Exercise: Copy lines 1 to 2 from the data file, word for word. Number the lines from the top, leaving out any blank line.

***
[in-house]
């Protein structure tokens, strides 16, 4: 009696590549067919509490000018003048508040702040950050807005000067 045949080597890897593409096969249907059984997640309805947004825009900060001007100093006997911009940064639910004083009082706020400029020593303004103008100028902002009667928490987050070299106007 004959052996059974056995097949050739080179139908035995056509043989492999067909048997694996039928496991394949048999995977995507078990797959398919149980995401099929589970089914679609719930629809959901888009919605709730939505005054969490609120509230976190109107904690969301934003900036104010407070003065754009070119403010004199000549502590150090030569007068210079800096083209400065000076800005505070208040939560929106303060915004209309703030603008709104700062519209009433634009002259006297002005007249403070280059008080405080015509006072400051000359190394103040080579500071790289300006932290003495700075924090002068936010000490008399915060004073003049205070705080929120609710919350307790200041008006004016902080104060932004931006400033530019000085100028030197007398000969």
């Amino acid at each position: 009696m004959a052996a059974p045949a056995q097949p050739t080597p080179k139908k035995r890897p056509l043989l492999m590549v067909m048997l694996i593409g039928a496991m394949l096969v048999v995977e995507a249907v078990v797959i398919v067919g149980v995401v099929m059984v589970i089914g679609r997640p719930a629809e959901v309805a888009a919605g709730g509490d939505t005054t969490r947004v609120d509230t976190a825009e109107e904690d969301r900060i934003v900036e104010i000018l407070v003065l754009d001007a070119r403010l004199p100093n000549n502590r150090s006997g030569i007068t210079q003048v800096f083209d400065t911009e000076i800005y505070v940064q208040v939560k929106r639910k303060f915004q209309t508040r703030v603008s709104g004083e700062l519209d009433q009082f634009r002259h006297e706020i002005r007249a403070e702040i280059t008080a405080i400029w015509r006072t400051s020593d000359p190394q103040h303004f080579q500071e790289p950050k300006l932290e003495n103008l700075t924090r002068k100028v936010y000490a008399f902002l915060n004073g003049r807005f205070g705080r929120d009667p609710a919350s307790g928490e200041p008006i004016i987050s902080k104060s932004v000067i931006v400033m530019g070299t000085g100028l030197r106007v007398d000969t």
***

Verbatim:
[in-house]
């Protein structure tokens, strides 16, 4: 009696590549067919509490000018003048508040702040950050807005000067 045949080597890897593409096969249907059984997640309805947004825009900060001007100093006997911009940064639910004083009082706020400029020593303004103008100028902002009667928490987050070299106007 004959052996059974056995097949050739080179139908035995056509043989492999067909048997694996039928496991394949048999995977995507078990797959398919149980995401099929589970089914679609719930629809959901888009919605709730939505005054969490609120509230976190109107904690969301934003900036104010407070003065754009070119403010004199000549502590150090030569007068210079800096083209400065000076800005505070208040939560929106303060915004209309703030603008709104700062519209009433634009002259006297002005007249403070280059008080405080015509006072400051000359190394103040080579500071790289300006932290003495700075924090002068936010000490008399915060004073003049205070705080929120609710919350307790200041008006004016902080104060932004931006400033530019000085100028030197007398000969």